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Selling Options on Futures?
Started:July 19th, 2011 (06:16 PM) by ron99 Views / Replies:569,198 / 5,728
Last Reply:December 6th, 2016 (05:26 PM) Attachments:642

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Selling Options on Futures?

Old May 30th, 2015, 07:27 PM   #4251 (permalink)
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hi Ron and all others who are subscribers to Ron's fantastic thread

I had a question regarding Price Limits on the Agricultures ( Grains ) and the Meats ....

1. for Corn, it shows that its Limit Price is .40 cents
So does this mean that if I got Long at 350'0 ( 3.50 ) , and it went up to a high of 420'0 ( 4.20 ) by the close of that day, that I would be capped at only profiting the .40 cents ?
OR
would I be able to make the full upward move , and thus make the full .70 cents profit ?


2. Using the above example ..... where it shows the Price Limit for Corn at .40 cents
What then would this be in Dollars ?

Would the math be ..... .40 x $50 = $20
or would it be ..... .40 x $5,000 ( 5000 bushels ) = $2,000

I'm just trying t make sure that I am understanding the potential " Max " profit/loss that I could incur , based on what each commodities Price Limit price is


I have attached a screenshot showing all of the recent Price Limits ( from the CME website )

Thanks again for the help and for this great thread
Really appreciate it

Attached Thumbnails
Selling Options on Futures?-2015-05-30-price-limits.png  
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Old May 30th, 2015, 07:29 PM   #4252 (permalink)
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Update ..... sorry, I just looked at the scrrenshot I attached with my post.

Corn is actually at .45 based on the CME's " Expanded Price Limits " update

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Old May 30th, 2015, 08:49 PM   #4253 (permalink)
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mdsvtr View Post
hi Ron and all others who are subscribers to Ron's fantastic thread

I had a question regarding Price Limits on the Agricultures ( Grains ) and the Meats ....

1. for Corn, it shows that its Limit Price is .40 cents
So does this mean that if I got Long at 350'0 ( 3.50 ) , and it went up to a high of 420'0 ( 4.20 ) by the close of that day, that I would be capped at only profiting the .40 cents ?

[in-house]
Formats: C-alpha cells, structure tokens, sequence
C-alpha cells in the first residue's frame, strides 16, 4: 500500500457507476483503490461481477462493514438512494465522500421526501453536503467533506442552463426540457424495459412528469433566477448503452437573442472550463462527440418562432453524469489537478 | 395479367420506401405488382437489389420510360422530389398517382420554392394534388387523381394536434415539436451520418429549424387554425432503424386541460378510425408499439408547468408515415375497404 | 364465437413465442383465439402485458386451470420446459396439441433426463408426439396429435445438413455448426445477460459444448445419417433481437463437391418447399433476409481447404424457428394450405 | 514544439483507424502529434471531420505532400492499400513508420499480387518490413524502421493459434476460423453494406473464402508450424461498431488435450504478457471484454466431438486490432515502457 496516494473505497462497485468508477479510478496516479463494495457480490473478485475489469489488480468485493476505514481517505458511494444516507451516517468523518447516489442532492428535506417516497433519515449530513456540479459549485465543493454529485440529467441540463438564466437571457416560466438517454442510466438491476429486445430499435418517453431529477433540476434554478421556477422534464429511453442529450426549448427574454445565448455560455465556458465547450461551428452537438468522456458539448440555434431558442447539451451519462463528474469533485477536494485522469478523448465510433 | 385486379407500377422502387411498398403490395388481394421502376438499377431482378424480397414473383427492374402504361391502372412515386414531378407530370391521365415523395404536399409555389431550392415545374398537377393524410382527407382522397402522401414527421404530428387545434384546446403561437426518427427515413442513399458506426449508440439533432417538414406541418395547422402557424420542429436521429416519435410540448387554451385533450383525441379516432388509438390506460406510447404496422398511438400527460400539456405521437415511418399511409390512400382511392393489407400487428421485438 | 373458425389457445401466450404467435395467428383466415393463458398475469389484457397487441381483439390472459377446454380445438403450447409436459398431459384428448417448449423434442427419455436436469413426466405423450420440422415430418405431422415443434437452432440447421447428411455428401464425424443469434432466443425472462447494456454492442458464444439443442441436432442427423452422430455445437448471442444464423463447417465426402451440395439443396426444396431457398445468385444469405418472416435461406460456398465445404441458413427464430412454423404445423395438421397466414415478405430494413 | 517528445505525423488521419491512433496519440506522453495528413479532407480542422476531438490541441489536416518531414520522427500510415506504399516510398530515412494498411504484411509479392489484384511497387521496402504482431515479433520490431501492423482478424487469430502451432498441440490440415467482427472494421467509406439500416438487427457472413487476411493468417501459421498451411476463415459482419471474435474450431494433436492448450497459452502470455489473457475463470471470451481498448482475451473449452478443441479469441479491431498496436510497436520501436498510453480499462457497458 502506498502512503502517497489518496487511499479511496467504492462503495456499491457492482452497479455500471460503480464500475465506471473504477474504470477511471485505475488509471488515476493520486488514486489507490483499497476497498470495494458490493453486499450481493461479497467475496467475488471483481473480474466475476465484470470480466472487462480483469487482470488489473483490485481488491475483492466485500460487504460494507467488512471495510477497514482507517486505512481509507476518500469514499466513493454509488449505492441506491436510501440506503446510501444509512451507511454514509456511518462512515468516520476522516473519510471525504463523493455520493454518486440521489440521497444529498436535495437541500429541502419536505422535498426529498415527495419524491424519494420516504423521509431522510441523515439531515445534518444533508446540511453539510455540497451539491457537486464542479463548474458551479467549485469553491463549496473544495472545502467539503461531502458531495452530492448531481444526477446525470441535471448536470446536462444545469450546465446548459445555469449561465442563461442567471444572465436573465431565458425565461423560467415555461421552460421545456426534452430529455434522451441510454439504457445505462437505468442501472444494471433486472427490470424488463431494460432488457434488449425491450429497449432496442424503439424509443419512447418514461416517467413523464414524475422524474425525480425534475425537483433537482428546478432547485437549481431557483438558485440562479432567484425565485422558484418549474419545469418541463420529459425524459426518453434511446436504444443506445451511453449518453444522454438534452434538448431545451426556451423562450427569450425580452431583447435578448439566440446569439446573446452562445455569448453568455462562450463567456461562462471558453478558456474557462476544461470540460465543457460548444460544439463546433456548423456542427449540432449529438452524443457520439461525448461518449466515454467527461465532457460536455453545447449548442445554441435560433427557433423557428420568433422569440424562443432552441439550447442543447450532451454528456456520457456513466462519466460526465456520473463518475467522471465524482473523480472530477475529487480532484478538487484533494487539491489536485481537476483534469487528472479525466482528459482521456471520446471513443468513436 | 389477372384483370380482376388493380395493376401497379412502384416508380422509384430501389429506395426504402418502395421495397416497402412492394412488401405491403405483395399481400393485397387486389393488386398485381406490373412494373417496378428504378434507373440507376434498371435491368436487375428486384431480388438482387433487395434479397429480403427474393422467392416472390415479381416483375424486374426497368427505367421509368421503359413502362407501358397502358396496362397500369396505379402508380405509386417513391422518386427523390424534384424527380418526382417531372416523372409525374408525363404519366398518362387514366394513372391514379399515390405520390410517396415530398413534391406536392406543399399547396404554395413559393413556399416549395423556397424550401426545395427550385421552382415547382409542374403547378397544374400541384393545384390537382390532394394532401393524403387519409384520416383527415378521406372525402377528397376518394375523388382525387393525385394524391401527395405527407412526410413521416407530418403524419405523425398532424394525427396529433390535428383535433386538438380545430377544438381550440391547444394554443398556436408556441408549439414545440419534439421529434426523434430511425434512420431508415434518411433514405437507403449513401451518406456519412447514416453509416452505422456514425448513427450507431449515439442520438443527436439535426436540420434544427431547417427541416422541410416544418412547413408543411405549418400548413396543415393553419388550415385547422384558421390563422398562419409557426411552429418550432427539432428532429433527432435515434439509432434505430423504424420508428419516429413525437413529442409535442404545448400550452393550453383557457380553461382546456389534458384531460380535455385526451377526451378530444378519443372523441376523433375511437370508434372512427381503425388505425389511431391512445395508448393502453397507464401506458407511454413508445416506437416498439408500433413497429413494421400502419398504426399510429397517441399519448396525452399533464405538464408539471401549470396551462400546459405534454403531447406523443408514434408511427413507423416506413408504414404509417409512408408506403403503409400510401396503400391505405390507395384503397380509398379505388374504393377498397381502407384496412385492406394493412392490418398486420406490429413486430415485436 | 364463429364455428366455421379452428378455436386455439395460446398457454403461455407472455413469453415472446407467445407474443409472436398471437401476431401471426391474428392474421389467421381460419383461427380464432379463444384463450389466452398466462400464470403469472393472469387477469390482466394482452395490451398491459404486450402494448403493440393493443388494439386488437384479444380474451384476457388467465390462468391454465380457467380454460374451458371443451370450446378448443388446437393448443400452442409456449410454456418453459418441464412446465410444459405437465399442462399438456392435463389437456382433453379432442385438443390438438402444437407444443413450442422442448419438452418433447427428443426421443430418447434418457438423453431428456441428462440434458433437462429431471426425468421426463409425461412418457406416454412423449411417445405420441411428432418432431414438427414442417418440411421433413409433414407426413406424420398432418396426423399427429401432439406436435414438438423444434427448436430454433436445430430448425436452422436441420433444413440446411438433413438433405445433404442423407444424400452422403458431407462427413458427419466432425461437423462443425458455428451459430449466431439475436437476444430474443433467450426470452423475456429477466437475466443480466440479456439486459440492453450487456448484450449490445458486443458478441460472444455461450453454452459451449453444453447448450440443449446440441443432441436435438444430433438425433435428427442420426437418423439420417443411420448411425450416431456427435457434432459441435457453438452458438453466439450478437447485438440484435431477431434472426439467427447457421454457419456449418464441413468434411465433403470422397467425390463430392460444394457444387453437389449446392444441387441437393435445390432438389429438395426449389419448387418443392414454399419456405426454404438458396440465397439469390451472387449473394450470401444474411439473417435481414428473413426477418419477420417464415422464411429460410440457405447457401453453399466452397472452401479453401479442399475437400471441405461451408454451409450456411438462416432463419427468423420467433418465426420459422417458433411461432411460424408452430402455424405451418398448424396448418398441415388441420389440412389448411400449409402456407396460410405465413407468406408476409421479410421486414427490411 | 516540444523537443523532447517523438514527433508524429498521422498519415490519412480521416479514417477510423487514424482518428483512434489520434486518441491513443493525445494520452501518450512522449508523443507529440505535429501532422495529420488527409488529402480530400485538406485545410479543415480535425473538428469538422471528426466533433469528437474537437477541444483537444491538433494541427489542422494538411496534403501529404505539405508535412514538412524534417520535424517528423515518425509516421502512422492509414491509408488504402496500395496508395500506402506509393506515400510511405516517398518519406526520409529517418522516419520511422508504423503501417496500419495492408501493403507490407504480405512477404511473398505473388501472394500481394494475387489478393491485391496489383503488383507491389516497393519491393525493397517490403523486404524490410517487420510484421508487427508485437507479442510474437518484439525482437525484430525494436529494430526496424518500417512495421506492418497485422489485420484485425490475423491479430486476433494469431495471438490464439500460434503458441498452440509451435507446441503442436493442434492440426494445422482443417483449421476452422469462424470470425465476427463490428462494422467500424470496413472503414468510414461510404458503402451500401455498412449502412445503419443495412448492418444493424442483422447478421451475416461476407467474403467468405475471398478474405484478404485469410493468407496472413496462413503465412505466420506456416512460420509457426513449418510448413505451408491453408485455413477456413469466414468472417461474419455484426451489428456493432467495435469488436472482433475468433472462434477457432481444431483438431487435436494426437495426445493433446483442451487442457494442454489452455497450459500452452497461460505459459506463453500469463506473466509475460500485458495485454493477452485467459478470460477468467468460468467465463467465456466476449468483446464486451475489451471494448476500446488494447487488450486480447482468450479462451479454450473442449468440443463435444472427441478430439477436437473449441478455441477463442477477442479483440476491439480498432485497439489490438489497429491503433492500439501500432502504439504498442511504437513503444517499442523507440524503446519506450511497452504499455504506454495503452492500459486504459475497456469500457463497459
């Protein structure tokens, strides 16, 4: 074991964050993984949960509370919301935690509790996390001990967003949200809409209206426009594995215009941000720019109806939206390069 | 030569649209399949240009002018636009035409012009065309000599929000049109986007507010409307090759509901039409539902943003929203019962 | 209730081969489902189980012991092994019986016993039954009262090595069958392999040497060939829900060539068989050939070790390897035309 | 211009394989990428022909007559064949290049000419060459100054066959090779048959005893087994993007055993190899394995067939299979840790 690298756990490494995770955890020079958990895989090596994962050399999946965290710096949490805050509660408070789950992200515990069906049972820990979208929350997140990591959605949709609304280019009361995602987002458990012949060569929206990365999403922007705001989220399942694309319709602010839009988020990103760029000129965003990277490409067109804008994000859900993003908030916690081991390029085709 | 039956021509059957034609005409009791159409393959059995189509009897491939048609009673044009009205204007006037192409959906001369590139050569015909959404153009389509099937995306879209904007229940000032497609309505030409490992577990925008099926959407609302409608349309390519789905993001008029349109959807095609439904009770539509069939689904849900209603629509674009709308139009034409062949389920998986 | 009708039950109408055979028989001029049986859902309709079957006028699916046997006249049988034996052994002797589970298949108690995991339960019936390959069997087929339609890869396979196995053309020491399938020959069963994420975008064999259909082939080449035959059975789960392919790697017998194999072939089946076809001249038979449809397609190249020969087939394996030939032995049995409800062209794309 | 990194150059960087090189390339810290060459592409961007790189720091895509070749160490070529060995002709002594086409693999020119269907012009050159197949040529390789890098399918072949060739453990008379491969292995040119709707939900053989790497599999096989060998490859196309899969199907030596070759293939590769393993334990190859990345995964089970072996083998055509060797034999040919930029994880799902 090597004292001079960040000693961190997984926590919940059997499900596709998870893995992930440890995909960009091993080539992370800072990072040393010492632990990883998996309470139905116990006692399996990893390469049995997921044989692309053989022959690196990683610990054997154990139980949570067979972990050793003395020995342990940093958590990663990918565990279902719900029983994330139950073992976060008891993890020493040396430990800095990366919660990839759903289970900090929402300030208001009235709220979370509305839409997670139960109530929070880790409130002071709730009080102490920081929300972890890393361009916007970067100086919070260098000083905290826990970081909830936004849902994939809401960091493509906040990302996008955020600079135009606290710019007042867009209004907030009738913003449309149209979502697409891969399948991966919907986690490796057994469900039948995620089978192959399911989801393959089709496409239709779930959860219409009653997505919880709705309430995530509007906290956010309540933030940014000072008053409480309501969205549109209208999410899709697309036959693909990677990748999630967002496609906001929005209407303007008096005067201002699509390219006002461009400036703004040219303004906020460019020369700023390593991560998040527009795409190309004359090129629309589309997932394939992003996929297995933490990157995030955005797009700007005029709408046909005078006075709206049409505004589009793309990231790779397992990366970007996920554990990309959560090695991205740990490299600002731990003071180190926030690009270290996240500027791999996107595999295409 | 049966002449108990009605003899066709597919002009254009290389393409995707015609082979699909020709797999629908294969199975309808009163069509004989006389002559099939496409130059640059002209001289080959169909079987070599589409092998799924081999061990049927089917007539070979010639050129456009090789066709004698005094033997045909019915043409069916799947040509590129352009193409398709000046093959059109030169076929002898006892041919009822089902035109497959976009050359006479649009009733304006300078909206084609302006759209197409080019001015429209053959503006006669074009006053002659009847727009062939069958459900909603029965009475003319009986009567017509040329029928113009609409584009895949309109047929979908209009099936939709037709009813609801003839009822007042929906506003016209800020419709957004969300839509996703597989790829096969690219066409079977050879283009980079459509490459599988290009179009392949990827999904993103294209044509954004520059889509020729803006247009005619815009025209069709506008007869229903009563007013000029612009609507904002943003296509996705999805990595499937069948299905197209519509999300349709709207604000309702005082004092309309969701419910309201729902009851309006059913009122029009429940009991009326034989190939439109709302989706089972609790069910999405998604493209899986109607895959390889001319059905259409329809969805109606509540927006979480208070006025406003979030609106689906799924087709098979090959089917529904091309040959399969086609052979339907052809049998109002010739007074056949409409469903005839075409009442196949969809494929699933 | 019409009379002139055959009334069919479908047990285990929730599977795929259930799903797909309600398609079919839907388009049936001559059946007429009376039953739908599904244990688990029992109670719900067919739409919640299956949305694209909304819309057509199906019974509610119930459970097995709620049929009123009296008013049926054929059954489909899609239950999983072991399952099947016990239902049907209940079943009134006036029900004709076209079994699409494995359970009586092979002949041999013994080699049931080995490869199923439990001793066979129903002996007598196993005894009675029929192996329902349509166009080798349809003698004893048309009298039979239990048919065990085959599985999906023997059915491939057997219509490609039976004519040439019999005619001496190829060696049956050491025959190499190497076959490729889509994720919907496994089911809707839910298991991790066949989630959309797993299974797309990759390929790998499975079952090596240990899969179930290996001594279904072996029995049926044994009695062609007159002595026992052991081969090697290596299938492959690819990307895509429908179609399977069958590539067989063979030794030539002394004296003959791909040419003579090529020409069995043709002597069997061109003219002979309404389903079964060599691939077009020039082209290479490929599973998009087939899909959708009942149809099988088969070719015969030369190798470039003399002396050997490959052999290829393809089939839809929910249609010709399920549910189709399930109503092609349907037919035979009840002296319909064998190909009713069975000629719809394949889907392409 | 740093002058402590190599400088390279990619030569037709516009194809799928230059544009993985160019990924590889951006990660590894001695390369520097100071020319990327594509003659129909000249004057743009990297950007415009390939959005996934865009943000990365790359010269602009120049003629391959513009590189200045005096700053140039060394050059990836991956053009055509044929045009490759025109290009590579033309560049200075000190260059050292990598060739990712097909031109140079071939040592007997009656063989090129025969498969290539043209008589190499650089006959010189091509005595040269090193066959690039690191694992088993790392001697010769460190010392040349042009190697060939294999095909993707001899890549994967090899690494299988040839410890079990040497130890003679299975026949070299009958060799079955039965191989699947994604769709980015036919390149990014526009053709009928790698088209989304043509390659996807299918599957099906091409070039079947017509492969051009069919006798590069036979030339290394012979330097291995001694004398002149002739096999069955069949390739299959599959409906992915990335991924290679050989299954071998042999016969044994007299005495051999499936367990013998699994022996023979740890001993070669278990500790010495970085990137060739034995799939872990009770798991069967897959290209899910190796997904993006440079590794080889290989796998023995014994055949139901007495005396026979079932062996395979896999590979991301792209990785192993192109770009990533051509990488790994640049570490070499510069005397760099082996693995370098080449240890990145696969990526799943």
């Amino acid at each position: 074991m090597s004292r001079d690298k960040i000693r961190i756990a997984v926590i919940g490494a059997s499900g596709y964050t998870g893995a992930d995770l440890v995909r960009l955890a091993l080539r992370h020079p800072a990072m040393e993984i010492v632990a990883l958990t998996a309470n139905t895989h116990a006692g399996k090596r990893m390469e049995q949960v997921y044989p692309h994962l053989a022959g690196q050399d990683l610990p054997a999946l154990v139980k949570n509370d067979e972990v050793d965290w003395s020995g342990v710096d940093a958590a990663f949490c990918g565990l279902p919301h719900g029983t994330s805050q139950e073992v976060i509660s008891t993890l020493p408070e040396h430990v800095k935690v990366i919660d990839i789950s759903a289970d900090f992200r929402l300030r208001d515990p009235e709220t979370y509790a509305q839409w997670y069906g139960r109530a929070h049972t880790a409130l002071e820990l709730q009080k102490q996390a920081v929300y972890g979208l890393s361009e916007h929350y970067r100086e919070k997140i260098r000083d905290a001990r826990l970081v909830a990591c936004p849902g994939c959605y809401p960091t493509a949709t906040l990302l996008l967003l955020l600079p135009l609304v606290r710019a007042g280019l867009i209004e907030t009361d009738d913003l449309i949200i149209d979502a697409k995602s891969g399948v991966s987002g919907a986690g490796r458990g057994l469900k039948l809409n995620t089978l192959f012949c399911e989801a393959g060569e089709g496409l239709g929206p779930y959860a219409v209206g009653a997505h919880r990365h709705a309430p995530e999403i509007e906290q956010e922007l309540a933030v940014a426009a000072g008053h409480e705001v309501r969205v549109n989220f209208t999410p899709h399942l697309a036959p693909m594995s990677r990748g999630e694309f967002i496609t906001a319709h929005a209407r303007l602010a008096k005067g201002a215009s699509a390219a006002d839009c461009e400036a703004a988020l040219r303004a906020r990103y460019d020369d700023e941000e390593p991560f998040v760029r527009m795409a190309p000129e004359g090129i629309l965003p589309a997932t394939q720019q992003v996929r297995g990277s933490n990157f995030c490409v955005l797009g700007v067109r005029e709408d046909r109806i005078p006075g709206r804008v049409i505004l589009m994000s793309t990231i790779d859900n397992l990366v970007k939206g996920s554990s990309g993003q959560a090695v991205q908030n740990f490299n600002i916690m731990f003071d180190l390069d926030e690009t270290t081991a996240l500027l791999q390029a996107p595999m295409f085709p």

OR
would I be able to make the full upward move , and thus make the full .70 cents profit ?

If the limit is 40 cents, and the previous close was 3.50, then the highest the price could go the next day would be 3.90. It could never go to 4.20, since that would be a 70 cent move.



mdsvtr View Post

2. Using the above example ..... where it shows the Price Limit for Corn at .40 cents
What then would this be in Dollars ?

Would the math be ..... .40 x $50 = $20
or would it be ..... .40 x $5,000 ( 5000 bushels ) = $2,000

I'm just trying t make sure that I am understanding the potential " Max " profit/loss that I could incur , based on what each commodities Price Limit price is


$50 per cent is the value for the whole contract. So, if you had a 40 cent move, then that would be a 40 x 50 = $2000 move per contract.



mdsvtr View Post
I'm just trying t make sure that I am understanding the potential " Max " profit/loss that I could incur , based on what each commodities Price Limit price is

This statement scares me a little bit. With a limit move (or even an expanded limit move), that is the amount you could could gain or lose in a single day. BUT, the market could make limit moves for multiple consecutive days, even a week. And, the option prices could move a lot more than what you'd theoretically calculate. So, don't think of a limit move in terms of potential gain/loss, because that might only be a very temporary profit/loss (until next trading session starts).

As an example, back in 2003, I went long Live Cattle in the morning of December 23. In the afternoon I believe they announced that Mad Cow was found in the US. The market was locked limit down for a number of days. The limit (and later expanded limit) per day dragged out my loss for a week or so. Limits truly limited my daily loss, but not my eventual loss.